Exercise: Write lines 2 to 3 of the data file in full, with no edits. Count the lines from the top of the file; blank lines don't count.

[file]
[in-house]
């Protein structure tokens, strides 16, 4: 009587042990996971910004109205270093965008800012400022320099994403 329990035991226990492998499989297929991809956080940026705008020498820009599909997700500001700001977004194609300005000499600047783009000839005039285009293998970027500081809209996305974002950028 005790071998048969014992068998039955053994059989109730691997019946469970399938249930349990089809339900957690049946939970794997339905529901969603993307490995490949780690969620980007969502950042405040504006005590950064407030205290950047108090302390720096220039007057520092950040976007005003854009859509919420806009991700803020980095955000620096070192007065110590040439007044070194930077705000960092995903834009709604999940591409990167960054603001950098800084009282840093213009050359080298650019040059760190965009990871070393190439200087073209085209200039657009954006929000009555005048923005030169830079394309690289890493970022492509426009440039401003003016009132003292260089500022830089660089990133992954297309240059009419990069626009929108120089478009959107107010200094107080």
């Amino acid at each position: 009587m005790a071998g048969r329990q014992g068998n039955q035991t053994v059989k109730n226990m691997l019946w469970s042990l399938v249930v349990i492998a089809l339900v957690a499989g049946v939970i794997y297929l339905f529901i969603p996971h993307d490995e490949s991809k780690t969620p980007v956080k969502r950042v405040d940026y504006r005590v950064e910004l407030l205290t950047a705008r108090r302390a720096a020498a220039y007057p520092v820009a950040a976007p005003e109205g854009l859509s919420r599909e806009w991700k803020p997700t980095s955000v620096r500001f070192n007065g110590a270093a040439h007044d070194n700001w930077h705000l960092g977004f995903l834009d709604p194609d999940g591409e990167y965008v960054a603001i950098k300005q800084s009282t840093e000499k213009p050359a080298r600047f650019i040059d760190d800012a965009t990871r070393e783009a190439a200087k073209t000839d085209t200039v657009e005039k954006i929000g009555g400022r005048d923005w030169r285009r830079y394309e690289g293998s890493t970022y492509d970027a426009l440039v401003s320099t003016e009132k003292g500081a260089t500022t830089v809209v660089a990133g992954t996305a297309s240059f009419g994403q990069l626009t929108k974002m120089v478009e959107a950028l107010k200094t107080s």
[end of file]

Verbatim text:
């Protein structure tokens, strides 16, 4: 009587042990996971910004109205270093965008800012400022320099994403 329990035991226990492998499989297929991809956080940026705008020498820009599909997700500001700001977004194609300005000499600047783009000839005039285009293998970027500081809209996305974002950028 005790071998048969014992068998039955053994059989109730691997019946469970399938249930349990089809339900957690049946939970794997339905529901969603993307490995490949780690969620980007969502950042405040504006005590950064407030205290950047108090302390720096220039007057520092950040976007005003854009859509919420806009991700803020980095955000620096070192007065110590040439007044070194930077705000960092995903834009709604999940591409990167960054603001950098800084009282840093213009050359080298650019040059760190965009990871070393190439200087073209085209200039657009954006929000009555005048923005030169830079394309690289890493970022492509426009440039401003003016009132003292260089500022830089660089990133992954297309240059009419990069626009929108120089478009959107107010200094107080």
């Amino acid at each position: 009587m005790a071998g048969r329990q014992g068998n039955q035991t053994v059989k109730n226990m691997l019946w469970s042990l399938v249930v349990i492998a089809l339900v957690a499989g049946v939970i794997y297929l339905f529901i969603p996971h993307d490995e490949s991809k780690t969620p980007v956080k969502r950042v405040d940026y504006r005590v950064e910004l407030l205290t950047a705008r108090r302390a720096a020498a220039y007057p520092v820009a950040a976007p005003e109205g854009l859509s919420r599909e806009w991700k803020p997700t980095s955000v620096r500001f070192n007065g110590a270093a040439h007044d070194n700001w930077h705000l960092g977004f995903l834009d709604p194609d999940g591409e990167y965008v960054a603001i950098k300005q800084s009282t840093e000499k213009p050359a080298r600047f650019i040059d760190d800012a965009t990871r070393e783009a190439a200087k073209t000839d085209t200039v657009e005039k954006i929000g009555g400022r005048d923005w030169r285009r830079y394309e690289g293998s890493t970022y492509d970027a426009l440039v401003s320099t003016e009132k003292g500081a260089t500022t830089v809209v660089a990133g992954t996305a297309s240059f009419g994403q990069l626009t929108k974002m120089v478009e959107a950028l107010k200094t107080s």